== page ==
Exploring PHP IDEs: Sublime Text
On my last post, I discussed my hunt for a PHP IDE, specifically PhpStorm. Development Environments are about as widely varied as there are ways to skin a cat, so I didn’t stop with PhpStorm. The second IDE on the evaluation list is a smaller product known as Sublime Text (or ST2).
As with last time, let’s talk cover the most critical facts about Sublime Text 2, first.
- Company: n/a
- Size: 6 MB download (Windows)
- Cost: $70 (Commercial License)
- Written in: Python
- Launch Time: Sub 1 second
- Wikipedia Article: Kinda Sad
Sublime Text is basically on the total opposite end of the spectrum from PhpStorm, in every way imaginable. ST2 is small, fast, and has very little in the way of built-in “fancy features”. PhpStorm is the stereotypical monolithic IDE whereas ST2 isn’t even a true IDE, it styles itself as “a sophisticated text editor for code, markup and prose”. This means many features you’d expect to have in an IDE, aren’t in ST2 or don’t work as you’d expect (such as autocomplete).
ST2s small, lightweight, unobtrusive way of doing things is quite endearing to me – especially since I’ve never been much of a fan of IDEs. Just because it lacks the “fancy features” out of the box, does not mean ST2 is helpless. The counterbalance is that ST2 has a very rich system of plugins. One of the first “plugins” I found was called Sublime Package Control which allows you to install additional packages (plugins) without even having to leave Sublime Tech 2’s lightweight interface. A quick google found me articles such as Jason Fox’s “10 Crucial Sublime Text 2 Plugins for the PHP Craftsman“, which might include more stuff than I need, but gave me a great jumping off point. In fact, I’ve found enough nifty plugins that I could do an entire post just devoted to ST2 plugins.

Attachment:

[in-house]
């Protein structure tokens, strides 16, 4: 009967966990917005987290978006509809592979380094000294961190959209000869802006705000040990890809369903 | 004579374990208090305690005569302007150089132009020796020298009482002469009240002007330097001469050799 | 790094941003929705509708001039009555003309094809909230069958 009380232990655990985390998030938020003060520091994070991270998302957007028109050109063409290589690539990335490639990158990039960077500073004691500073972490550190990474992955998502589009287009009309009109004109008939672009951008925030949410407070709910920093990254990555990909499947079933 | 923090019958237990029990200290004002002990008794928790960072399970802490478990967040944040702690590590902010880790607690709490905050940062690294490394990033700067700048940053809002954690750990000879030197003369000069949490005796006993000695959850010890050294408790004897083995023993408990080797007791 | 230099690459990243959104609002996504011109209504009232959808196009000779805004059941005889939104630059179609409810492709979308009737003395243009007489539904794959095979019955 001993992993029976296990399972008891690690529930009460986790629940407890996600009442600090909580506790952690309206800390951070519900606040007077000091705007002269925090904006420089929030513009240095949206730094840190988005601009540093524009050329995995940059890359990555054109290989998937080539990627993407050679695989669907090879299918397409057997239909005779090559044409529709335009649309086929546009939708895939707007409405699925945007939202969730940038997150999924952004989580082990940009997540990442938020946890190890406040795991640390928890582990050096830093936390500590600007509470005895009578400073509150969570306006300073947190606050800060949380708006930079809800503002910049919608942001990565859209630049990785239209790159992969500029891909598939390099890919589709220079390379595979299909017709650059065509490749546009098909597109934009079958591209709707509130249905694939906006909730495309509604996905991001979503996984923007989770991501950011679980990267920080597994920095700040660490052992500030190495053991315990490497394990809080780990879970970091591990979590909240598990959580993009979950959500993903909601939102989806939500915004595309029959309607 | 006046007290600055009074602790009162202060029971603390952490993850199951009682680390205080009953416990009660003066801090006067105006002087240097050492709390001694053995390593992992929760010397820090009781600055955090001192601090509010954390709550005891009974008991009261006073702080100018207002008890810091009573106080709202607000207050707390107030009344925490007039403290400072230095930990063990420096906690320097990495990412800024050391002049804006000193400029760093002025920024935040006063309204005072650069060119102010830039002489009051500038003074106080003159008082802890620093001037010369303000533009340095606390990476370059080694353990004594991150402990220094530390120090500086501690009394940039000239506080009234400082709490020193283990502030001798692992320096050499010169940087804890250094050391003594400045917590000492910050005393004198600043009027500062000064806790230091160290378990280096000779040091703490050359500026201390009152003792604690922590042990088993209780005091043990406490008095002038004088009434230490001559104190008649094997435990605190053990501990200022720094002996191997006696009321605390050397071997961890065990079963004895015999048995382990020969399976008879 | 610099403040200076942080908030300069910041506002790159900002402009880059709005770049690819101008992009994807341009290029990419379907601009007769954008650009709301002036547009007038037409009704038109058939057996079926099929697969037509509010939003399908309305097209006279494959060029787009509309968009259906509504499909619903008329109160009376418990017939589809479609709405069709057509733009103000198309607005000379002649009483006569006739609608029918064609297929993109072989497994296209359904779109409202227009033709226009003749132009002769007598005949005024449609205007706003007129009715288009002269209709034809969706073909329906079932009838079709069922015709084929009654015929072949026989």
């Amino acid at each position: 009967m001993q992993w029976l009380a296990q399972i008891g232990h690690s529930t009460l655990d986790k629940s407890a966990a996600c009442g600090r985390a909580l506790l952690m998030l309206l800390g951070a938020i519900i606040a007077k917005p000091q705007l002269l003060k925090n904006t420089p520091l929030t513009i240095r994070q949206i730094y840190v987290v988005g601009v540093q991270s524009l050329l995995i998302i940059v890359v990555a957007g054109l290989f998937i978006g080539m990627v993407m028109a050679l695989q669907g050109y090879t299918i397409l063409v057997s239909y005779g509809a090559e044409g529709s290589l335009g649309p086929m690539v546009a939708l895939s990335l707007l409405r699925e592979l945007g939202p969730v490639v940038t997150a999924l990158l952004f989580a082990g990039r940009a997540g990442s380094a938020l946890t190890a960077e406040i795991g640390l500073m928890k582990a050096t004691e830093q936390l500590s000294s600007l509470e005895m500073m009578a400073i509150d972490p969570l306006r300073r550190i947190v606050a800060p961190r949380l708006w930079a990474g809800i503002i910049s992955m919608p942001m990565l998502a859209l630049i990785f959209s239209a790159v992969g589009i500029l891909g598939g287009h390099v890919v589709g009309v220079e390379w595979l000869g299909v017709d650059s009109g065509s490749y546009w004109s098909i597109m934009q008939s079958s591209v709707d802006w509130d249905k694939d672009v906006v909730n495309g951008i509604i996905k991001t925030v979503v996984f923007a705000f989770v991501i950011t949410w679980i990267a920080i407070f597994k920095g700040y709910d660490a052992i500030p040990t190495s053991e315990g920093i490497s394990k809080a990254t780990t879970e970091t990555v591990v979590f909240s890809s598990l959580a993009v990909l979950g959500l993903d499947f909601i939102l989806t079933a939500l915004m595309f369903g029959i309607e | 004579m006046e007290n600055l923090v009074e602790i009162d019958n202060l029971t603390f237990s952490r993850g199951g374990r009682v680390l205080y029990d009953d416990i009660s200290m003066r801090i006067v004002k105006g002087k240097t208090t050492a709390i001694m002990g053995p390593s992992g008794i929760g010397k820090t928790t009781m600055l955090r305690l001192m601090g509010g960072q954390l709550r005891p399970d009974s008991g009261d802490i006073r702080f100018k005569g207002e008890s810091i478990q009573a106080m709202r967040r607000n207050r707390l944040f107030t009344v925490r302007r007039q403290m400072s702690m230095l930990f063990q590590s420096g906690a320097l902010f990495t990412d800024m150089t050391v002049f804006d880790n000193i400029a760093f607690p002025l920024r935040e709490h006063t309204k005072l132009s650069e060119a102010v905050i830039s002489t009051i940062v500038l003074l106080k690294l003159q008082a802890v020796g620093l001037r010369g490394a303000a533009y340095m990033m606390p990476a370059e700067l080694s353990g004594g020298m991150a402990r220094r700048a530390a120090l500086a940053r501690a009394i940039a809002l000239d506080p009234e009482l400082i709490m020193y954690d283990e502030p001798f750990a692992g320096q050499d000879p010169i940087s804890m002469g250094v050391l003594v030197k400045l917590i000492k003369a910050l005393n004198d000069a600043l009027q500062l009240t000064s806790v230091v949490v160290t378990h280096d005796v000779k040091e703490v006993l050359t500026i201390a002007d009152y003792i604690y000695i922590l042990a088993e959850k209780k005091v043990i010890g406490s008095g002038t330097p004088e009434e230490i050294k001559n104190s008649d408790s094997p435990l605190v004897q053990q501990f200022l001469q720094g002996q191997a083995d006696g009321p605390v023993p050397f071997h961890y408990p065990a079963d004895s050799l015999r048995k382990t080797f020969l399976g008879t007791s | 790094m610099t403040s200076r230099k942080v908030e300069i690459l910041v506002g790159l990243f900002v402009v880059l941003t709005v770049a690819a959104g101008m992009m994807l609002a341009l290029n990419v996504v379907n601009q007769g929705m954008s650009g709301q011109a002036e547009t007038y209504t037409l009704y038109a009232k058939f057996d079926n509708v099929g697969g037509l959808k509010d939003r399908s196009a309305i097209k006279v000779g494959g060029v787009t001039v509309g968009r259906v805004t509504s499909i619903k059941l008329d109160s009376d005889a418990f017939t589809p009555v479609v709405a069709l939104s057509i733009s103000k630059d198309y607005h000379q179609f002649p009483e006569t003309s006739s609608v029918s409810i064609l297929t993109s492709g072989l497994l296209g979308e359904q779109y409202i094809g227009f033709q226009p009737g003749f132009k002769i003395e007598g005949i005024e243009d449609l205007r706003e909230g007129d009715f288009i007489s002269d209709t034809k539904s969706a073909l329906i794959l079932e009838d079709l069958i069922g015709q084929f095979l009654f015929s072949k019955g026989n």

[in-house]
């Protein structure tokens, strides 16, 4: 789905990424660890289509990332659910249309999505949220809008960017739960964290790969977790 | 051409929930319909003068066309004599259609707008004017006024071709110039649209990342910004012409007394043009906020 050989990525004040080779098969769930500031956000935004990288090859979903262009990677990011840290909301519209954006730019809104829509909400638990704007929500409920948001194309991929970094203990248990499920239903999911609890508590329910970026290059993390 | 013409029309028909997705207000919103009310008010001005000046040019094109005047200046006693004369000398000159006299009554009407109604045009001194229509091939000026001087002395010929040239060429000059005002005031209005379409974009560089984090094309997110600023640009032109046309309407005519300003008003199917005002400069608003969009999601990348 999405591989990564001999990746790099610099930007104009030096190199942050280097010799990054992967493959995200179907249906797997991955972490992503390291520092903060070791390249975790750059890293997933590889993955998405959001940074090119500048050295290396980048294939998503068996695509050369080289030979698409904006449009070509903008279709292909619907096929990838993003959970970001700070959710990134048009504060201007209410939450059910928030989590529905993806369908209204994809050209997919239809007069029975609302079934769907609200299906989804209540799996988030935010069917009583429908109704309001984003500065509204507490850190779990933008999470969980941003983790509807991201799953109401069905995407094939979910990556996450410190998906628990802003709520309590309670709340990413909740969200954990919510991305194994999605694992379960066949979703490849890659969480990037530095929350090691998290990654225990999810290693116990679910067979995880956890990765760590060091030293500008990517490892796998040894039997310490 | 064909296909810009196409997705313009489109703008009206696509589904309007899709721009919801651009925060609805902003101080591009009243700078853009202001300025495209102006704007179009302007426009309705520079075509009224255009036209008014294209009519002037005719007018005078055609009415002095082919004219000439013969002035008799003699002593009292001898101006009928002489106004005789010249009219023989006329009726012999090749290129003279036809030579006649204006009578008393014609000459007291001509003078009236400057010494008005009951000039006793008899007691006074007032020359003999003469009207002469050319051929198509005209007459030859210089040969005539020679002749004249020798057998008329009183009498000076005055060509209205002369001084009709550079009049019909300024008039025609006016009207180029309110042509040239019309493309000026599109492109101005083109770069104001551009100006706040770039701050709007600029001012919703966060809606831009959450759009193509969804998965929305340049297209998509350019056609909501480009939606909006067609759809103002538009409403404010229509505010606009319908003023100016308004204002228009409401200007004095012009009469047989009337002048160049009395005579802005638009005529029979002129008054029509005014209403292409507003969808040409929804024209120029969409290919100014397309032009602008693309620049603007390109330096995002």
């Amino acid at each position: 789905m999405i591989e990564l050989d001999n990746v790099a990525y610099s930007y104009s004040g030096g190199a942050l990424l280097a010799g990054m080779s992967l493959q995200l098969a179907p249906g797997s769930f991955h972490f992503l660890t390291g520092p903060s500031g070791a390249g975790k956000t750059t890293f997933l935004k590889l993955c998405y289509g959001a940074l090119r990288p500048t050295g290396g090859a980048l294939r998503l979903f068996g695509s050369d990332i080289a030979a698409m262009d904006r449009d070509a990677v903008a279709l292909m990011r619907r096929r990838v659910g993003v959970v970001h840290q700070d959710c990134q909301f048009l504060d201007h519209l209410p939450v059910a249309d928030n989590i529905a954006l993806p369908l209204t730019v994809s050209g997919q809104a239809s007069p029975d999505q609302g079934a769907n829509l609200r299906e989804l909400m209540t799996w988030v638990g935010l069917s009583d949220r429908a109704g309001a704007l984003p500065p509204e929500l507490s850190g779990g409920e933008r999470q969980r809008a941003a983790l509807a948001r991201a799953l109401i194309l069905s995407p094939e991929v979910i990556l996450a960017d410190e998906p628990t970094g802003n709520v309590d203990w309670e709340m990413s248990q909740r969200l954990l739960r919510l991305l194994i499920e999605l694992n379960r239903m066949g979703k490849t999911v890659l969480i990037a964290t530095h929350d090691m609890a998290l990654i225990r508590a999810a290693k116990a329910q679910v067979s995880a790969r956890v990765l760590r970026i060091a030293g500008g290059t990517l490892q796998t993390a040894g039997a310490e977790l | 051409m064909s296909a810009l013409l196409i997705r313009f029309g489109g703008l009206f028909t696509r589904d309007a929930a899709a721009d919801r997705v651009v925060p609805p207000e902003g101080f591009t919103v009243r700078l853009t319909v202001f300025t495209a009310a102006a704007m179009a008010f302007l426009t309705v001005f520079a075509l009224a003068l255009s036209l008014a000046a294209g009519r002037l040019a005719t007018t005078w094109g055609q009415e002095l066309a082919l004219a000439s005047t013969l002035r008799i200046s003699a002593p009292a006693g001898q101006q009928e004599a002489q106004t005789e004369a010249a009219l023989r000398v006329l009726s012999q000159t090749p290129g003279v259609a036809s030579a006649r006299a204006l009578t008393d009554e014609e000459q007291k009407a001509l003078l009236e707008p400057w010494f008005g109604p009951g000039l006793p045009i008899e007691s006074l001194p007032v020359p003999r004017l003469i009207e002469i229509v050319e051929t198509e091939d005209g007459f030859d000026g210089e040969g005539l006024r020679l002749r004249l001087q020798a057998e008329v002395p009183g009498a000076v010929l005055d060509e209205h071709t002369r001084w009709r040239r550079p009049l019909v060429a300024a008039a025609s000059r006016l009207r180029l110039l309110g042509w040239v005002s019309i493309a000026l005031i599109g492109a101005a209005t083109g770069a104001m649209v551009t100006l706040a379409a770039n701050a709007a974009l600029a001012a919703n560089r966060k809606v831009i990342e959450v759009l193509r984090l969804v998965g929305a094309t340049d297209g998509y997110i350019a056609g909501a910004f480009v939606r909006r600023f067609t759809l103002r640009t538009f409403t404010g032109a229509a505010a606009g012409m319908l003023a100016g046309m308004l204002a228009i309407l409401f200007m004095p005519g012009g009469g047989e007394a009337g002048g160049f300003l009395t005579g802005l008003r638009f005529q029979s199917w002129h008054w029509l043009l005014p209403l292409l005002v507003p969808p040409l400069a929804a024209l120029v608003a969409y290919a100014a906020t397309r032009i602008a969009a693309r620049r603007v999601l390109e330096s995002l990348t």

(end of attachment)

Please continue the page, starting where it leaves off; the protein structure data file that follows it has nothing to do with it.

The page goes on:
At the end of the day, ST2 isn’t quite as scary to start out with (and certainly much less annoying) than PhpStorm. On the flip side, it takes a little more work to get ST2 up to proper IDE status. Being cheaper certainly helps, but I’m leaning towards ST2 because it has obviously been designed as a “hackers” environment. Everything can be done via keyboard (see also: “goto anything” and “Command palette”) and you can tweak it just so. I get annoyed when I need to interrupt my workflow by picking up a mouse (I’m looking at you OSX). Stay tuned, we’ll have a decision soon, I’m sure.